Every year, The Village Voice holds their own awards ceremony for theater free from the pomp, circumstance, and promotional intent towards profit that most other Dog and Pony extravaganzas do: The Obies. And the awesomeness that was this year’s was no exception. Voice theater critic and Obie chair Michael Feingold explains why, and then some, in The Hidden Golden Age of Theater.
Elsewhere in Arts, Feingold also reviews Lincoln Center’s small-stage space’s new show Graceland and the Atlantic Theater’s Gabriel. Robert Shuster reviews The Studio Museum’s ‘Collected’, and Deborah Jowitt takes a look back at the career of dance legend Alwin Nikolais.
So there’s movement, and drama. But what of the noise? This week in Music, Rob Harvilla explores the “Planet-Obliterating Joys” of rock’s hottest name right now, Sleigh Bells, and whether or not he’s been left standing afterwards. Meanwhile, Zach Baron sees where all of James Murphy and LCD Soundsystem’s friends are these days, and what’s going on in their new record, This Is Happening. And speaking of important friends, Sean Fennessey checks out the pairing of Queens-bred rap legend Nas and Reggae royalty Damien Marley.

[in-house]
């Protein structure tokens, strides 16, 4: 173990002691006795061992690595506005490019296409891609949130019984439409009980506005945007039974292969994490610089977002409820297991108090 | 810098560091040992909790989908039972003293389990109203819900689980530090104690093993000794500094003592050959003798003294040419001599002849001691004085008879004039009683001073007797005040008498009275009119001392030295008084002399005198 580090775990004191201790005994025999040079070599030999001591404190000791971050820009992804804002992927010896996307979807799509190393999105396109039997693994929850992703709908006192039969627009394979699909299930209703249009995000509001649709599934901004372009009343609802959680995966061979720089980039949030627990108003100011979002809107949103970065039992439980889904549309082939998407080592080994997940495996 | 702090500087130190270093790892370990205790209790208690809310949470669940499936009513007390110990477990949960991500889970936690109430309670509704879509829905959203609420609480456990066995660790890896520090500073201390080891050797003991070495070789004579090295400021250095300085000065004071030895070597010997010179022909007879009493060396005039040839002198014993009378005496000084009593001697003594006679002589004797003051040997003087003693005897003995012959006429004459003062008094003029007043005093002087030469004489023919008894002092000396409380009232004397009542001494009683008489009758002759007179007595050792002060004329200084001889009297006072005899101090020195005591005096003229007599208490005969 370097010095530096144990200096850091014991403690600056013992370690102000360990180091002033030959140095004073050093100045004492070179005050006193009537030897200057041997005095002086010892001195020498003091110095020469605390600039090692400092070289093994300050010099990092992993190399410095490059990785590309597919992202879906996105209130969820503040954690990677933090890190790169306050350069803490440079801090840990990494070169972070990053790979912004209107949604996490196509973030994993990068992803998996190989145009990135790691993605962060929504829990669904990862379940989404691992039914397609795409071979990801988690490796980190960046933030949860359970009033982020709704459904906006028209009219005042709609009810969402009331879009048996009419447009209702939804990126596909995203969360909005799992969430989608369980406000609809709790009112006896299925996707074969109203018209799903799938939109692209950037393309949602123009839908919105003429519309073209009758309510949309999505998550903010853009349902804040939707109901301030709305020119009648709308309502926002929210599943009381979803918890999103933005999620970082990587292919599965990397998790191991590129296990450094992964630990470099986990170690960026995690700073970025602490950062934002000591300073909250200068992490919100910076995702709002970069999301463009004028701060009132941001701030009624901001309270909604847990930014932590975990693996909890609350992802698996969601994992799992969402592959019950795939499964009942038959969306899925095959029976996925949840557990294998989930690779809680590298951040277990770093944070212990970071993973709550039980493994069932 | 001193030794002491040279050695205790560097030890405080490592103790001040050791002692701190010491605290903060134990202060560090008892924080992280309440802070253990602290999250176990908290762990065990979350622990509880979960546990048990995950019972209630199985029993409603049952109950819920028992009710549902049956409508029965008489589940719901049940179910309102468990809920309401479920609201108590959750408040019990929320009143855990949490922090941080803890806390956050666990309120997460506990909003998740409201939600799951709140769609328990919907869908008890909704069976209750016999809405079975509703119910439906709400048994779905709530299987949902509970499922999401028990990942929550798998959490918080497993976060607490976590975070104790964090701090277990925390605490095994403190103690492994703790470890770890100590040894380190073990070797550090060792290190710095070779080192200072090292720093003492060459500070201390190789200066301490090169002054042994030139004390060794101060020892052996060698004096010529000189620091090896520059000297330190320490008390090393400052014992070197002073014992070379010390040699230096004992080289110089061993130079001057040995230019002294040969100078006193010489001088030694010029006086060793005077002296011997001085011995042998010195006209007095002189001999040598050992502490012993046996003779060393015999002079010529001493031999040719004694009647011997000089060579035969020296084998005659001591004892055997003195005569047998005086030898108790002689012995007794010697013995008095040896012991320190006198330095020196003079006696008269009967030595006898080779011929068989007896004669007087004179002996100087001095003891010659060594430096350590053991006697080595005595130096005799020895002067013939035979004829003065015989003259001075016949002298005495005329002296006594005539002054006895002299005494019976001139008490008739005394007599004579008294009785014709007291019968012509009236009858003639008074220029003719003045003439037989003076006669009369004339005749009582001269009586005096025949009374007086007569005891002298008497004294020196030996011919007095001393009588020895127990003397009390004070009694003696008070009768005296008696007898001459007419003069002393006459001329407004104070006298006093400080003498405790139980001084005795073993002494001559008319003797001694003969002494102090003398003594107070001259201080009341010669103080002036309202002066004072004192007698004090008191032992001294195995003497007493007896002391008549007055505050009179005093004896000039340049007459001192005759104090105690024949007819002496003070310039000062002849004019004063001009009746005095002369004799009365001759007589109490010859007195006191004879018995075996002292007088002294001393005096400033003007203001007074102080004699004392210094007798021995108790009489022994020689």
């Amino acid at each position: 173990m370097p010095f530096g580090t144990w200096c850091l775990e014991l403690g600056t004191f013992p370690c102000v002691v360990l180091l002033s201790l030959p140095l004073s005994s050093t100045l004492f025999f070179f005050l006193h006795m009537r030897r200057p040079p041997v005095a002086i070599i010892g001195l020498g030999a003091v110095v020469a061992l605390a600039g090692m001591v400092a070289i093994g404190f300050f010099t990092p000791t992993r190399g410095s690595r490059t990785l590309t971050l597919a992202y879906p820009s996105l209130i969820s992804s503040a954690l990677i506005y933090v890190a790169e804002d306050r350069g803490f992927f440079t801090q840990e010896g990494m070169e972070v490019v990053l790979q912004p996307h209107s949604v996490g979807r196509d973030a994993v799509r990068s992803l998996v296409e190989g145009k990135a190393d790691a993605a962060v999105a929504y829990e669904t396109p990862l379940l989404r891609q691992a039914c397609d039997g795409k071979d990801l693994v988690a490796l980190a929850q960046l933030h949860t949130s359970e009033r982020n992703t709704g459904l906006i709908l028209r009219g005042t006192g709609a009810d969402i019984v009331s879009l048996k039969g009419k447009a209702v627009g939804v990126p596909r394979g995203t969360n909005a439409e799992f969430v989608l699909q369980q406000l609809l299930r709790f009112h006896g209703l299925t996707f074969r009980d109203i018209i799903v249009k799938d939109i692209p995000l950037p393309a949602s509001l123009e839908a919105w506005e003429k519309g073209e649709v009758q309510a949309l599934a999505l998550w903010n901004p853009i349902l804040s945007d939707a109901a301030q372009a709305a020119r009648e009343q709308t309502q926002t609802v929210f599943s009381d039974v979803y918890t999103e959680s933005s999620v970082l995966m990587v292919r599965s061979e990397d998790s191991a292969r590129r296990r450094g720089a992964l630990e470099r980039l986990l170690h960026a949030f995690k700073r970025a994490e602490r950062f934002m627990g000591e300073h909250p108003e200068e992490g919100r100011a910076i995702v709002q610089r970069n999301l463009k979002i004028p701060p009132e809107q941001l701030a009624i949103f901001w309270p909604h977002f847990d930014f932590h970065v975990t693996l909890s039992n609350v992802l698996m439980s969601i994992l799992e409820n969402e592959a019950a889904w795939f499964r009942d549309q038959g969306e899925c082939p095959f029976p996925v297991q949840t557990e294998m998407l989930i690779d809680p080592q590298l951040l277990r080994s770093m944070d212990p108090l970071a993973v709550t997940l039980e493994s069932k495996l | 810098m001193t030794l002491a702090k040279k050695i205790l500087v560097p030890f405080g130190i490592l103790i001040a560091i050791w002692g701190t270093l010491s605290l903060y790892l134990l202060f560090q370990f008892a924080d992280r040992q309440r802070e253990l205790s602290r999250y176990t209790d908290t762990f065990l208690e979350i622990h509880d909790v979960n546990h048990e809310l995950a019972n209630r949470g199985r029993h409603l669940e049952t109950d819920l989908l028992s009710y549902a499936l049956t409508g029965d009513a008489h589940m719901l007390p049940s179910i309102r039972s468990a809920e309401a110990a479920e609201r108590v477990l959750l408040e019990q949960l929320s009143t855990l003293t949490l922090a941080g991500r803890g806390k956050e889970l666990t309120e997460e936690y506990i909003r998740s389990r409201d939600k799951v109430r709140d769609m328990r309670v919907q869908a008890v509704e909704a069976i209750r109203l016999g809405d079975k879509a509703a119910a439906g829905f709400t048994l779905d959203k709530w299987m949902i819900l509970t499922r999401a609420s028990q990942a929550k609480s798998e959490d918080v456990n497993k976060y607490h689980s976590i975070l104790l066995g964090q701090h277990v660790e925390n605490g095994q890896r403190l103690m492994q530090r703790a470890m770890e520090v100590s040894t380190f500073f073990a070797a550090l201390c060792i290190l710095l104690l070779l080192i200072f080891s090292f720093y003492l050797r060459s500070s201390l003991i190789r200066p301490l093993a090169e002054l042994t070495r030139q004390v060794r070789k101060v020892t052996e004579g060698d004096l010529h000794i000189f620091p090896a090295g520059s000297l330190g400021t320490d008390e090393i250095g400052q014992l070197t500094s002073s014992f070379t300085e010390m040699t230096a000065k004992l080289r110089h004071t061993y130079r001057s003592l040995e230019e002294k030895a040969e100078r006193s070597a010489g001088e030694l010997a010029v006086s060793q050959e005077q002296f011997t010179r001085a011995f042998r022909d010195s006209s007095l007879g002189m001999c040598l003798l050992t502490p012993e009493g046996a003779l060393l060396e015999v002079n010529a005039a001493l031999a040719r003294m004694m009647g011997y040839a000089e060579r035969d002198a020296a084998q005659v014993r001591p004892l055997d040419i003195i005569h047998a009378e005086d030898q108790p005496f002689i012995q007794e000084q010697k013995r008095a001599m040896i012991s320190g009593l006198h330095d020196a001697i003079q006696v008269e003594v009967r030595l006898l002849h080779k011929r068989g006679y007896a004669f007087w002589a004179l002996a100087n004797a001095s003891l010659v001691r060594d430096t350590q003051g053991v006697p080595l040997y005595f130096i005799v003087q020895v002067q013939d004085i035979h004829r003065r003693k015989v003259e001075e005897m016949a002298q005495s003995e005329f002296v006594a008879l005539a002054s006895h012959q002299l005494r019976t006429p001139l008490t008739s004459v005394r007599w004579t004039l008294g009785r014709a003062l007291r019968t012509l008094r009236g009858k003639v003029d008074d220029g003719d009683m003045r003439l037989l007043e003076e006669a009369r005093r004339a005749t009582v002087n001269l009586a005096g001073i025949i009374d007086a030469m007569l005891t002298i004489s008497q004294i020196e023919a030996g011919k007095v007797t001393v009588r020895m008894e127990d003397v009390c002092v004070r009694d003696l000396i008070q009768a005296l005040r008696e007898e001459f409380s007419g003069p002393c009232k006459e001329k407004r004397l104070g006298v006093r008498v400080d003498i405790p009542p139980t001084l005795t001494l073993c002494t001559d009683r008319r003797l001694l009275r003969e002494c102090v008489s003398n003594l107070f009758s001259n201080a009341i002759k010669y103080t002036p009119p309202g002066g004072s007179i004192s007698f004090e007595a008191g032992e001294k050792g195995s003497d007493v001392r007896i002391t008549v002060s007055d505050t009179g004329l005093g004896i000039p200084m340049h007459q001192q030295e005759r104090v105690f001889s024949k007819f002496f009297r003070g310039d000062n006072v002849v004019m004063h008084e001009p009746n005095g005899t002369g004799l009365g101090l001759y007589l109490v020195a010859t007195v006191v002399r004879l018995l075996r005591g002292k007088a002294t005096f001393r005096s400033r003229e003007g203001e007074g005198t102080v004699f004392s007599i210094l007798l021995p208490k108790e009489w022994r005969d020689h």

But as this week’s Food section will tell you, good friends don’t always get you everywhere, as Sarah DiGregorio takes in star-magnet restaurateur Keith McNally’s latest venture, the Bowery-illuminating Pulino’s, while Robert Sietsema isn’t exactly pleased with the big name tag-team of NYC nightlife prince Paul Sevigny and The Little Owl’s Joey Campanaro at new downtown-haunt (haute?), Kenmare.
Our columnists, however, actually have some pretty solid things to chew on: Tom Robbins knows where the friends of Wall Street are, and they’re apparently running for Congress. Michael Musto knows what the fake-friends of Sex and the City 2 are up to again, as well, and the A-List gay dish that comes with it.
Finally, in Film, Karina Longworth notes the winking and nudging of SNL-skit-turned-full-length-feature MacGruber, while legendary Voice film critic J. Hoberman writes in with a nonplussed dispatch from Cannes: sounds like he might miss home a little bit, or would, given what he’s seeing out there. Or maybe it’s just that he’s missing out on the IFC’s full run of Matthew Barney’s awe-inspiring Creammaster Cycle, which we also got in to see.
The Village Voice is proud to be a part of the best theater community in the world: New York City’s. And really, given the evidence, how can you not be?